The video in Figure 5 illustrates the dynamic changes in nuclear backscattering as acetic acid is applied to the sample surface. Here, the image plane of the microscope was fixed 50 um beneath the epithelial surface, and the changes in image brightness and contrast are a result of the application of acetic acid; the field of view is 150 um. Nuclei, which are barely visible before the application of acetic acid, can clearly be seen afterwards, and the increase in nuclear backscattering is rapid following addition of acetic acid. Through image processing, nuclei can be isolated in three dimensions. Figure 6 shows a three dimensional rendering created from multiple images taken at higher zoom through a small field of nuclei; the field of view is 100 um.
We applied the feature detection algorithm to images obtained before and after acetic acid to segment cell nuclei. For images acquired without acetic acid, features corresponding to nuclei, cell borders and noise were detected. (Fig 7). In images obtained after application of acetic acid, only nuclei were detected, and the nuclei were more accurately segmented. (Fig 8).
4. Discussion and Conclusions
Our results show that acetic acid rapidly increases the backscattering of cell nuclei in cervical tissue in vitro resulting in confocal images with increased contrast. Within seconds after the application of acetic acid, nuclei can be visualized throughout the entire epithelium. We have shown that the resulting image contrast is sufficient to enable nuclear segmentation and rendering in three dimensions. With further processing of the segmented images, it is possible to assess cell and tissue morphometry quantitatively, for example the nuclear/cytoplasmic ratio and nuclear deformity can be calculated14. These results suggest that confocal imaging following application of acetic acid may prove to be a useful tool in recognition of epithelial precancers since precancers are characterized by increased nuclear size, increased nuclear/cytoplasmic ratio, hyperchromasia and pleomorphism, which currently can only be assessed through biopsy. This method could be easily implemented clinically since acetic acid is already used in routine clinical examination of the cervix using colposcopy.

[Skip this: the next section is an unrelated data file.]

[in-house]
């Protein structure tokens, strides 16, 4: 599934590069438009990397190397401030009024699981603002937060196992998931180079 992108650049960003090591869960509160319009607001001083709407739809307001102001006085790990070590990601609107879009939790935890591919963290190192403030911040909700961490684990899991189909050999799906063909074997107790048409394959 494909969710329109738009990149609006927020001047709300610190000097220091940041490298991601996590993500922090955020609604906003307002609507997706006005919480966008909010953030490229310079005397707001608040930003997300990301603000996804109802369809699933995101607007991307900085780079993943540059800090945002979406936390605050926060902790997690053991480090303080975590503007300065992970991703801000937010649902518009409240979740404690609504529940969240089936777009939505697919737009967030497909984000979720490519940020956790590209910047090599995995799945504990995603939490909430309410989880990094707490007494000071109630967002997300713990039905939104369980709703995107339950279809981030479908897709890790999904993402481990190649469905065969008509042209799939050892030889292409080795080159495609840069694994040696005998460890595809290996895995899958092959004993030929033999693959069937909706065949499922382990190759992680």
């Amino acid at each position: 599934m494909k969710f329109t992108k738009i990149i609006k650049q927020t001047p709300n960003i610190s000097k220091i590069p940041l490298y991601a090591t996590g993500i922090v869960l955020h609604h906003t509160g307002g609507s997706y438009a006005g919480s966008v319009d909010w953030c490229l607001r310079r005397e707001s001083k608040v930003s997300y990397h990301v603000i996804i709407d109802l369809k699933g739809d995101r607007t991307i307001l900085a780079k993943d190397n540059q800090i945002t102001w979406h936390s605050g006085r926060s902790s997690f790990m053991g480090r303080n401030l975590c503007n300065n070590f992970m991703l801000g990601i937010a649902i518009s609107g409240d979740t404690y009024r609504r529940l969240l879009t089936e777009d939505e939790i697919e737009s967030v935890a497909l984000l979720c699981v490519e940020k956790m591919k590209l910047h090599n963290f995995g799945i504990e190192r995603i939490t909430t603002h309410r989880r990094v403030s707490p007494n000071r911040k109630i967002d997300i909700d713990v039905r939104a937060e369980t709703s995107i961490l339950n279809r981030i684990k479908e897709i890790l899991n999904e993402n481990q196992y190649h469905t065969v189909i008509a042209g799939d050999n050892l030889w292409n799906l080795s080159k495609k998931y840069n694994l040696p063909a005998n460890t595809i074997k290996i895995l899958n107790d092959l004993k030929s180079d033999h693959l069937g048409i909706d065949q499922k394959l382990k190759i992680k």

Many epithelial sites at risk for development of precancers are located in areas such as the bladder or lung which can be accessed with fiber optic endoscopes but not with conventional confocal microscopes. To access these sites, several fiber optic confocal microscopes have been developed15–19, however all suffer from a lack of reflected light to provide sufficient contrast in vivo. The acetic acid technique described here shows the potential to increase the backscattered light necessary which may improve the S/N ratio of these fiber optic confocal endoscopes.
We would like to thank the National Institutes of Health for their support of this research (Grant #1 RO1 CA 82880-01) and the Cooperative Human Tissue Network for supplying tissue specimens.
References and Links